EDITORIAL: There's no doubt that digitising land records goes a long way in making the system transparent and is also perhaps the only way, especially in this country, to keep a check on notorious "qabza groups"; and in this way such initiatives help both the people and the economy itself. And while provinces have largely computerised their land records, what is built on the land is a different matter altogether because they tend to apply only to the land itself. As is often the case in big cities, which have multi-storey complexes and apartment buildings and, especially in the case of Karachi, sometimes the ownership of different floors of the same house is in different hands, cadastral mapping is the true game changer because it gives the contours of the property and exact details of ownership.
That ought to work like a charm when it comes to settling land disputes from the point of view of investors and residents, because it would throw all the corruption and intimidation usually employed by regressive elements in the land revenue system right out the window and provide all details at the press of a button. And, as the PM very rightly said at the launching ceremony of the cadastral map of Islamabad, which is to be followed by digitising revenue records of Lahore and Karachi till November and the rest of the country in the following six months, this is the most effective way of defeating land-grabbing, ensuring monitoring of construction through imagery and providing information about land ownership.
This should go a long way in facilitating and protecting expat money in land, construction and real estate because, as things stand, the biggest complaint of most Pakistanis working abroad is their inability to protect such investments. It would also remove a big burden from the legal system, since perhaps the major part of everyday litigation revolves around settling land disputes. In fact, it was an unfortunate sight just a few years ago when the governor of the most important province in the country resigned, citing the inability of the governor's office to do anything about properties of overseas Pakistanis which had just been taken over by the powerful "land mafia".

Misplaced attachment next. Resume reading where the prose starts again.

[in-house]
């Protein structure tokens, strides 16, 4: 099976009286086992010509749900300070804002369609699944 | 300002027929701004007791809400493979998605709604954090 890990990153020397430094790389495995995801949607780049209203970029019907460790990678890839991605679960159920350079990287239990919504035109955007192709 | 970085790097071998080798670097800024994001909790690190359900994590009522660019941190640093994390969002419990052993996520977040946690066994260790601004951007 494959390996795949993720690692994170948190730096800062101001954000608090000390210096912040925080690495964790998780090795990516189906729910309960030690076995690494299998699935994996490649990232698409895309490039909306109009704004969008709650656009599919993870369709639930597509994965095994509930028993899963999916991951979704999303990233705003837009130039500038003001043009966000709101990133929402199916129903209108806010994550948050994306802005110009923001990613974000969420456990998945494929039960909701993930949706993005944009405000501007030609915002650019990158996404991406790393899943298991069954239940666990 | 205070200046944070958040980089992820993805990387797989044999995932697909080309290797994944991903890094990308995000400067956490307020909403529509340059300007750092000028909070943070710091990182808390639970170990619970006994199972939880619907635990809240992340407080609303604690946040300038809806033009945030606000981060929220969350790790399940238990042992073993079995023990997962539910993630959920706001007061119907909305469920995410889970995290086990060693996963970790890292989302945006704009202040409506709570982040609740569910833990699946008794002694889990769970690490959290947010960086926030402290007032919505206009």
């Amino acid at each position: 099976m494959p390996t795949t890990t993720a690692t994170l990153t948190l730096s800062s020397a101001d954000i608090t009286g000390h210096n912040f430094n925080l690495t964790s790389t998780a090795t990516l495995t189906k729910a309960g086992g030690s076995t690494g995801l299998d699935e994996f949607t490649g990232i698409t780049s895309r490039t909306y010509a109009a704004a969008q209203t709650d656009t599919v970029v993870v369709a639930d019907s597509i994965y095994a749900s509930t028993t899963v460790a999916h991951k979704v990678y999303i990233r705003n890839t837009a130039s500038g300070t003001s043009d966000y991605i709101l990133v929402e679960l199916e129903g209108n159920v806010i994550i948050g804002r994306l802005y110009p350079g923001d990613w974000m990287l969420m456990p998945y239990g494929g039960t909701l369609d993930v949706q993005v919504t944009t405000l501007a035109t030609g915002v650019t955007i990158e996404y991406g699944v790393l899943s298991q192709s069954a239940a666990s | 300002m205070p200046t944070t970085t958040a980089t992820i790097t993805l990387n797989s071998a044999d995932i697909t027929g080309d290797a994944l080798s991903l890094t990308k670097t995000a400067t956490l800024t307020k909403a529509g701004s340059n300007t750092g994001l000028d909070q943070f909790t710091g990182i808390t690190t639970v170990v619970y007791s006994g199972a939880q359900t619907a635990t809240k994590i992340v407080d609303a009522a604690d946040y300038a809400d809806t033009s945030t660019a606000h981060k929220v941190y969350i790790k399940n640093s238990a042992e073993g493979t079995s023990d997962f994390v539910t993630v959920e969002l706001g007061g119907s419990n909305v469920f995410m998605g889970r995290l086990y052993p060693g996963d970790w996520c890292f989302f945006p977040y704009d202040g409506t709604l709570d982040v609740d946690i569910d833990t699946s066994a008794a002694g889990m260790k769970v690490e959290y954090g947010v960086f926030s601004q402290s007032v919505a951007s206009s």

This is something that the banking sector has also been interested in for quite a while. Usually banks, which are flush with liquidity more often than not, hesitate to lend for things associated with land precisely because of the corruption embedded in it and since they would rather avoid lengthy court cases where their money is involved, they have preferred to keep it out of their risk-management matrix. Now, successful digitising of all land and property records will remove all these problems at once and provide all the information anybody needs in real time. Nothing will de-fang the patwaris, etc., who have long held the entire system hostage, like such steps. It is also in keeping with the PTI (Pakistan Tehreek-e-Insaf) government's obsession with digitising practically everything under the sky, particularly all elements of the economy. It is this push that is also enabling record inflow of venture capitalism into the country's still embryonic startup ecosystem.
The government must, however, be careful about elements within the old system sabotaging such initiatives. They have resisted any progress or modernisation for the longest time only because such things would deprive them of their own (illegitimate) windfalls as well as their nuisance value. Yet once such enterprises begin, they take on a life and momentum of their own and it can become very difficult to put roadblocks on the way to digitisation. The government's efforts in this regard are, therefore, appreciated and the sooner all land records in the whole country are digitised, the better for consumers, lenders and the government alike.
Copyright Business Recorder, 2021